Jonathan was born in Stanford-in-the-Vale in 1834, to a family of agricultural labourers. As a teenager, Jonathan went to work at the brick kilns with his father, and then became an apprentice shoemaker in Cricklade. Here he appears to have courted, and then married, Maria Stone who was two years his senior – and the daughter of his master.
In 1858 Maria gave birth to their first son, James, and they then moved to a cottage in Coxwell Street, Faringdon. Just opposite was the new Primitive Methodist Chapel, and Jonathan joined with enthusiasm, becoming in that year a lay preacher, Sunday School teacher, and steward. More children followed rapidly – Albert, Hannah, Jonathan Jr, and Tryphena. He must have been doing well because the family moved to what is now No. 11 Gloucester Street and in 1871 they had taken in Jonathan’s brother and sister as lodgers (and possibly employees).
Around 1882 Jonathan bought a draper’s business in Faringdon – one of many at that time – following the death of its owner Mr Edgar Goulding. This shop was known as “Goulding Goddards” well into the 1960s and is now part of the Betfred frontage at No. 10 Marlborough Street. Then in the 1890s Jonathan expanded his empire by buying Mr William Sell’s haberdashers in Bromsgrove. It was known as “Top Goddards” until it closed in the 1970s and was converted into a restaurant. It is now the Grade II listed “La Bobina” restaurant, with the haberdashery fittings from Jonathan Goddard’s time still in place.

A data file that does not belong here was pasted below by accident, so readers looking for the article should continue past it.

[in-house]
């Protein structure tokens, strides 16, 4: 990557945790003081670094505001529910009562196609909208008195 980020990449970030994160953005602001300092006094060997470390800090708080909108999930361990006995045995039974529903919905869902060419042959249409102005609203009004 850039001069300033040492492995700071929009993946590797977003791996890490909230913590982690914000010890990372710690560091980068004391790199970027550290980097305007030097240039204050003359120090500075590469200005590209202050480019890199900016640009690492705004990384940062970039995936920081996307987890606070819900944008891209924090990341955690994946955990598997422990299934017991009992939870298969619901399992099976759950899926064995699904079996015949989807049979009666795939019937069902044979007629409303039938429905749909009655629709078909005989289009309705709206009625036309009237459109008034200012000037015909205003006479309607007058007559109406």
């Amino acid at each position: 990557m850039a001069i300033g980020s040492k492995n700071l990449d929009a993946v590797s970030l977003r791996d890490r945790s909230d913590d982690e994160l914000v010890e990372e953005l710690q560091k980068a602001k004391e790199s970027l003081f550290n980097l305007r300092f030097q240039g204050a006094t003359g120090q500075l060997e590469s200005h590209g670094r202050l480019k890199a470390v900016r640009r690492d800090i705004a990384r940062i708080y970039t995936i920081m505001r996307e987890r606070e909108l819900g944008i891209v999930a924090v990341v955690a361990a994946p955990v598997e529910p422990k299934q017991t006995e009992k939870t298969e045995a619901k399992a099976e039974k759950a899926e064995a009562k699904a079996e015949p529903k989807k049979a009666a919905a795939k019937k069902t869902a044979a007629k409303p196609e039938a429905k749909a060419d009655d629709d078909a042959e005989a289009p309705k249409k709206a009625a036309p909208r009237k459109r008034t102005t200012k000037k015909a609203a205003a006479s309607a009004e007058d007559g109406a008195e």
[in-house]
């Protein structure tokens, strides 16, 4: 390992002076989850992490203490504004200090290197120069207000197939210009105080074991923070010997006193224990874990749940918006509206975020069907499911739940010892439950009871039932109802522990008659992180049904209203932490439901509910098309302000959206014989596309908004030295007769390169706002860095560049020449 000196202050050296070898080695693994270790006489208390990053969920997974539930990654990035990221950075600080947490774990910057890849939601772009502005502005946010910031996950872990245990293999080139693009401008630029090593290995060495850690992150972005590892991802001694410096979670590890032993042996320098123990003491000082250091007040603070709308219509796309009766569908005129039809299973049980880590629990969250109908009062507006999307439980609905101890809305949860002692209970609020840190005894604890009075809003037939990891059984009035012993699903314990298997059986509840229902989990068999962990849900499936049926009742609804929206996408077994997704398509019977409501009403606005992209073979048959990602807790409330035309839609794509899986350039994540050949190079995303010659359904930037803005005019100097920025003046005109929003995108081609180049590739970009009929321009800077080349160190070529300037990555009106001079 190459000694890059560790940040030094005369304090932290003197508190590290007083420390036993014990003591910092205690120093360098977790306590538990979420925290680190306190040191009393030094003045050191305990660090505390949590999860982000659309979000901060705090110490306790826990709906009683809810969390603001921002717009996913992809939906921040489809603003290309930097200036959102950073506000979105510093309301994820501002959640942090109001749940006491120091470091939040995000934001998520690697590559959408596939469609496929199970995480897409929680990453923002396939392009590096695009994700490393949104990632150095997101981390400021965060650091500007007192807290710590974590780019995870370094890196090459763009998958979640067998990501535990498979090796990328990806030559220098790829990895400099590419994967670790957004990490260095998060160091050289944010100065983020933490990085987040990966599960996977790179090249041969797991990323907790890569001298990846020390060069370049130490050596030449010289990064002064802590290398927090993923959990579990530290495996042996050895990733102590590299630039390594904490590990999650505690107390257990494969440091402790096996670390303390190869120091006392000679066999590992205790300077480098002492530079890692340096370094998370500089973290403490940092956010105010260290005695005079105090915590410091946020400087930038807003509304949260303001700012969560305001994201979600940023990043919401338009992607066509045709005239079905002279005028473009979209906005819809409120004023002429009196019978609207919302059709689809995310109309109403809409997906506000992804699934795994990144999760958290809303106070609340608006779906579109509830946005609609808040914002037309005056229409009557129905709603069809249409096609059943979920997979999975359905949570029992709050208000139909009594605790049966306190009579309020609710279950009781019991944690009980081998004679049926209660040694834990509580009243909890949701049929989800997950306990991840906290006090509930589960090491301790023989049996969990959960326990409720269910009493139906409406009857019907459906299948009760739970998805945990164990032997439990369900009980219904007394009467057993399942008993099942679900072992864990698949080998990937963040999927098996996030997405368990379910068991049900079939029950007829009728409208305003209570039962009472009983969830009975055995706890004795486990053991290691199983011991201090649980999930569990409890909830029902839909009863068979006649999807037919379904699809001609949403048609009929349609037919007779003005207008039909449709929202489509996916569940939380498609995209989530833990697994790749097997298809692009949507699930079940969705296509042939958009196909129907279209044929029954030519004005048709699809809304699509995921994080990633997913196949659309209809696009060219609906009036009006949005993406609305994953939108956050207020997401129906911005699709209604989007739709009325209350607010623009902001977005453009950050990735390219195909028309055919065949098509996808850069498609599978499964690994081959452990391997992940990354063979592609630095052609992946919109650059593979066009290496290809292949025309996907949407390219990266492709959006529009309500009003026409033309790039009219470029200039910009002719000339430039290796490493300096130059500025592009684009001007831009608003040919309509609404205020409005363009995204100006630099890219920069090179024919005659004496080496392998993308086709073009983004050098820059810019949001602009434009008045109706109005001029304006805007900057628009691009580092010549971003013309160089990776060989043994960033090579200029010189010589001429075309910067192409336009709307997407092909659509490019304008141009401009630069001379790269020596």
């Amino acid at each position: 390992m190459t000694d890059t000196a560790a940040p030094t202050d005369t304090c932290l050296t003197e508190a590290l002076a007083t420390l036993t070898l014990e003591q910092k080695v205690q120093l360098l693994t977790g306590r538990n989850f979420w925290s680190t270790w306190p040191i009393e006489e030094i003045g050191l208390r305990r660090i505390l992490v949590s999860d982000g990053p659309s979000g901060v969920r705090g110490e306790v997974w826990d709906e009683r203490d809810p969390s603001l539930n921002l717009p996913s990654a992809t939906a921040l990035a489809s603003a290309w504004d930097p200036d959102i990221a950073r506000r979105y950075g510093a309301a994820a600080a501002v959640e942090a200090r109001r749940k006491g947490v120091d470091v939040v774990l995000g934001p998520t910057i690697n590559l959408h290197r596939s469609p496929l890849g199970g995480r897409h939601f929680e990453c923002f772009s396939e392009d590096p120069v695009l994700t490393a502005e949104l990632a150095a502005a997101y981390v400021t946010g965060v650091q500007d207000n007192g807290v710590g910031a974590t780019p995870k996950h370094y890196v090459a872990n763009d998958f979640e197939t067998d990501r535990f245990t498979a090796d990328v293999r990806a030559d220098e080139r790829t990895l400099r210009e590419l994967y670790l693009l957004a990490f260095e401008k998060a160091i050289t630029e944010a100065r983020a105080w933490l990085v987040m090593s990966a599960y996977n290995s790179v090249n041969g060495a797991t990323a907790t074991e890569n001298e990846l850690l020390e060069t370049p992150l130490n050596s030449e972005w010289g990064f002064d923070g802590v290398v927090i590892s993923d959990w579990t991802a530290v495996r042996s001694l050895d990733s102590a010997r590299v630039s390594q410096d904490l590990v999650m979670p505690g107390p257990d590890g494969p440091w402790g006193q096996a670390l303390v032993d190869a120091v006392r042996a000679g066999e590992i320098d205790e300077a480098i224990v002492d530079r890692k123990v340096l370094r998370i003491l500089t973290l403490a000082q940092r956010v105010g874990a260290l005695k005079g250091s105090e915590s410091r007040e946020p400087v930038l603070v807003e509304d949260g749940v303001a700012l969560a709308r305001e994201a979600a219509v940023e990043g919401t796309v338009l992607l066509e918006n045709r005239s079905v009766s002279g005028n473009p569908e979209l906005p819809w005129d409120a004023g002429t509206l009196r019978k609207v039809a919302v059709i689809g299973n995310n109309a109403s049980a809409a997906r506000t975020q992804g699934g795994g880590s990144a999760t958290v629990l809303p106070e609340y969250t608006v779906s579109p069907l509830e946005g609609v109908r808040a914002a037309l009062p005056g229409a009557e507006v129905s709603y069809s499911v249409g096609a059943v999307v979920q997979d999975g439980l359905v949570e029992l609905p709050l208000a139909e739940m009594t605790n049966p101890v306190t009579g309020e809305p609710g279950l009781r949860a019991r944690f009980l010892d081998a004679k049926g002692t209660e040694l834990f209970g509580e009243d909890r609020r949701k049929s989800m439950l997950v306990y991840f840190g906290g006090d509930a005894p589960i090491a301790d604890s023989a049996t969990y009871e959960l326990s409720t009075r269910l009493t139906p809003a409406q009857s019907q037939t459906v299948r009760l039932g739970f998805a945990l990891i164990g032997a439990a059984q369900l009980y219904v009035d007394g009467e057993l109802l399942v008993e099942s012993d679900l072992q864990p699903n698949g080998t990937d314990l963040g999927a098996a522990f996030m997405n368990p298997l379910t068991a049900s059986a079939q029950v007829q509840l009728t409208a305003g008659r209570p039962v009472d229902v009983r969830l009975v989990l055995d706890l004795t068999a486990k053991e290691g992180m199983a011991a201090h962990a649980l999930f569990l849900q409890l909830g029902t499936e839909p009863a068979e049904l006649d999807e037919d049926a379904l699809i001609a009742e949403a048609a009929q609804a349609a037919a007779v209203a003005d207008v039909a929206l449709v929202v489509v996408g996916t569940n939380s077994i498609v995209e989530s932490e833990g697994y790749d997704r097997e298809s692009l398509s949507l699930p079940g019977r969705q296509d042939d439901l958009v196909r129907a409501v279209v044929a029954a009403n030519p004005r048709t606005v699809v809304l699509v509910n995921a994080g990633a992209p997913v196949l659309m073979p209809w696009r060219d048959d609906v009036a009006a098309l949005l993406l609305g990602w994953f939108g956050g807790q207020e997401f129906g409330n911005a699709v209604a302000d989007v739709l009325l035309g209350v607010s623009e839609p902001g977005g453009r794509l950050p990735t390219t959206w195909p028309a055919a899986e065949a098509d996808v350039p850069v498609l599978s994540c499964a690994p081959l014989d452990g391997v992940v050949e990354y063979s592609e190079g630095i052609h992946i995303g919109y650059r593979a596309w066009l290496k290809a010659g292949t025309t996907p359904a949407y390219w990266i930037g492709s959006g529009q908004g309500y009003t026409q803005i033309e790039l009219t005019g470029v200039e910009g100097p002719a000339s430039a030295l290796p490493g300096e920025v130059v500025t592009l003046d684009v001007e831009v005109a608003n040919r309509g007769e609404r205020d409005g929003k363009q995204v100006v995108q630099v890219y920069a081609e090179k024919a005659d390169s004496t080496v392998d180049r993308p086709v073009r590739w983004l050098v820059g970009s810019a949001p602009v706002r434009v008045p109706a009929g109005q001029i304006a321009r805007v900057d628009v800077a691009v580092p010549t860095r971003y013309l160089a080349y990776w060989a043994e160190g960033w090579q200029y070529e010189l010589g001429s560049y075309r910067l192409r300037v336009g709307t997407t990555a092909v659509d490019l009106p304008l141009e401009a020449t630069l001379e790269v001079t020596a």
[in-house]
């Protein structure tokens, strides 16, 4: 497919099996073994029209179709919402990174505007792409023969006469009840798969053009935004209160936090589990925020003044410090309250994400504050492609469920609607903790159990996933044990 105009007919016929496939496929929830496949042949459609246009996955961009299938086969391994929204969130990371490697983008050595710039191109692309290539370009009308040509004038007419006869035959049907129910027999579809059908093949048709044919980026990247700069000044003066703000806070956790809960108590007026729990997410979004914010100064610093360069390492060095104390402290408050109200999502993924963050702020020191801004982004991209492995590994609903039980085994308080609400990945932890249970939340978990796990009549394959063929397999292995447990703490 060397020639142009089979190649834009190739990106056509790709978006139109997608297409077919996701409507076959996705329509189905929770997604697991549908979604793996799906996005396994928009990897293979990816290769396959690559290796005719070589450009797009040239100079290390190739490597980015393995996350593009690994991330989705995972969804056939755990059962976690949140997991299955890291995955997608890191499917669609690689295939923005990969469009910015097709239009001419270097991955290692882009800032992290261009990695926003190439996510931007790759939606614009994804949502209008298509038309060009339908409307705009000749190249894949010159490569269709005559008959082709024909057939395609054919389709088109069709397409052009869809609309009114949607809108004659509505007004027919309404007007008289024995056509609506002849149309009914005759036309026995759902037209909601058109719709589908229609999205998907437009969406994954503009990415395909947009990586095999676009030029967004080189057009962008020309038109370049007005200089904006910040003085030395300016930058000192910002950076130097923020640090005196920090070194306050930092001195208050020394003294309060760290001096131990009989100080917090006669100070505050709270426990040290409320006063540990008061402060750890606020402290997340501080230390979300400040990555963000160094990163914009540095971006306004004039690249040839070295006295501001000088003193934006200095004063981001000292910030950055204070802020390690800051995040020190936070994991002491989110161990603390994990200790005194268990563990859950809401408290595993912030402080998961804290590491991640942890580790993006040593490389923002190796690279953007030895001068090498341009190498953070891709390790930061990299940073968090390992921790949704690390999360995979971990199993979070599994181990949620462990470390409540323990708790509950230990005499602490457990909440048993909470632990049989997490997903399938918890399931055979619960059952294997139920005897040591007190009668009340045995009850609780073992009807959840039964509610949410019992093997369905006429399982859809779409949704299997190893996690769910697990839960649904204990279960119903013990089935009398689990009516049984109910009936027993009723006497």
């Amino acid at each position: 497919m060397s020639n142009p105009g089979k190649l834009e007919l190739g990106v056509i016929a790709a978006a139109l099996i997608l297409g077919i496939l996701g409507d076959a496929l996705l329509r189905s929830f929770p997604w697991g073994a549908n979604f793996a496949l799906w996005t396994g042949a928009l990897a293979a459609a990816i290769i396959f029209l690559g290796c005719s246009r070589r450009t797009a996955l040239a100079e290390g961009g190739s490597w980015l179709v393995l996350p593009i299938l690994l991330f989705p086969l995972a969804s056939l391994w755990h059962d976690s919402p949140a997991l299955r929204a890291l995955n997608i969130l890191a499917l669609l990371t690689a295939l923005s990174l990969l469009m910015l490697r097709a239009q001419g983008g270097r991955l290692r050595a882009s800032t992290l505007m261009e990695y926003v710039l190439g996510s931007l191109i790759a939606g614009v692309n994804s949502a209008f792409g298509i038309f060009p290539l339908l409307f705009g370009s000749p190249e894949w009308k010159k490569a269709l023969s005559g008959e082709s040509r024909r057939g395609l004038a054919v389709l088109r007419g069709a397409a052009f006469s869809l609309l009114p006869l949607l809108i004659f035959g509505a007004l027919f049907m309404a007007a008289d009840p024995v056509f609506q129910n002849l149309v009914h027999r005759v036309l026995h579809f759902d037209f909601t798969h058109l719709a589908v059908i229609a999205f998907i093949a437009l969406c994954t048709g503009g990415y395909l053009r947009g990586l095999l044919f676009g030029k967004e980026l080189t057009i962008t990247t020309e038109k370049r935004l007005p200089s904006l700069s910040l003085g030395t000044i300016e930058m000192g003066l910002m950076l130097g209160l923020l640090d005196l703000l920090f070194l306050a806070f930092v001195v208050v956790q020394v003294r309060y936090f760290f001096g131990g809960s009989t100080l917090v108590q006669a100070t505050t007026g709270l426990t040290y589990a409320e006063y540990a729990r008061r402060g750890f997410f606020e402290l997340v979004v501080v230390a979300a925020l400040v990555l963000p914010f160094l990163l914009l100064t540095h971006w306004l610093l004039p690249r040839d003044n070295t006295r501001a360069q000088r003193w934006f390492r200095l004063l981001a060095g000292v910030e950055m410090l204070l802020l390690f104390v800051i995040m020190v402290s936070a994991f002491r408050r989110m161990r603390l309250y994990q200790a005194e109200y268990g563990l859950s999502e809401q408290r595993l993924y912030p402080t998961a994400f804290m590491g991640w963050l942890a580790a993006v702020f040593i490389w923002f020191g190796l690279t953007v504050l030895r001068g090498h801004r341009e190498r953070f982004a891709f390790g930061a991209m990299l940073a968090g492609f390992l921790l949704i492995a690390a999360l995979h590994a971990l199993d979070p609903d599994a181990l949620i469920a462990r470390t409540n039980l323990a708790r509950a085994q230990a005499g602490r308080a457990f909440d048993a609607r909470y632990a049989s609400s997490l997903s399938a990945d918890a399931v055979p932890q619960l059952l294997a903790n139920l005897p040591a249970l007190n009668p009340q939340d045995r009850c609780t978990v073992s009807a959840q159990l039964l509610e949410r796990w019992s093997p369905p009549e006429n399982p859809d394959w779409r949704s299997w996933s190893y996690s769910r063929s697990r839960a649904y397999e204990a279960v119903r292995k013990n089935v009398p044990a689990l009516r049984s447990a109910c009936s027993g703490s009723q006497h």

By 1897 the Primitive Methodists had outgrown their little chapel and it was sold to the Anglicans as a Mission Hall (you can still see the plaque on the gable end). To replace it, the United Reformed Church, the redbrick building you see today on the corner of Coxwell Street and Gravel Walk was built and six foundation stones (one bears Maria’s name) placed at the front.
Jonathan died in 1917 and his son Albert took over the shop with his wife Nancy. It subsequently passed through the hands of other family members but retained the name “J. Goddard and Sons”. He is buried with Maria in the Free Church Cemetery in Canada Lane and a plaque commemorating his church life was erected after his death, possibly at the same time as the war memorial.
Adapted from an article written for the Faringdon Folly newspaper by local resident Dave Headey 2017.
2021. The first road on the new Oriel Gardens estate, off Park Road, is named Proctor Way, after both James Proctor who died at Gallipoli in 1915, and his younger brother, Major Percival Proctor who died in Sudan in 1941 and whose name is also on the Khartoum War memorial as well as the one in Faringdon. But the road name could equally serve as a memorial to their parents Henry and Sarah Proctor, who deserve to be remembered as two of the great characters who left their mark on the town.
Henry Proctor was born in northern Lancashire, trained as a teacher and worked at an elementary school in Liverpool. In 1892, at the age of 38, he was widowed and left with two daughters. Later the same year he married Sarah Postlethwaite, fourteen years his junior and quite possibly a teaching colleague. Two more children (James and Alice) arrived and in 1898 the family moved to Faringdon to become headmaster and headmistress of what was then called the ‘British School’ in Canada Lane. Baby Percival arrived the following year. They lived (I think) in the fifth or sixth house down Gravel Walk on the left, opposite Westbrook House.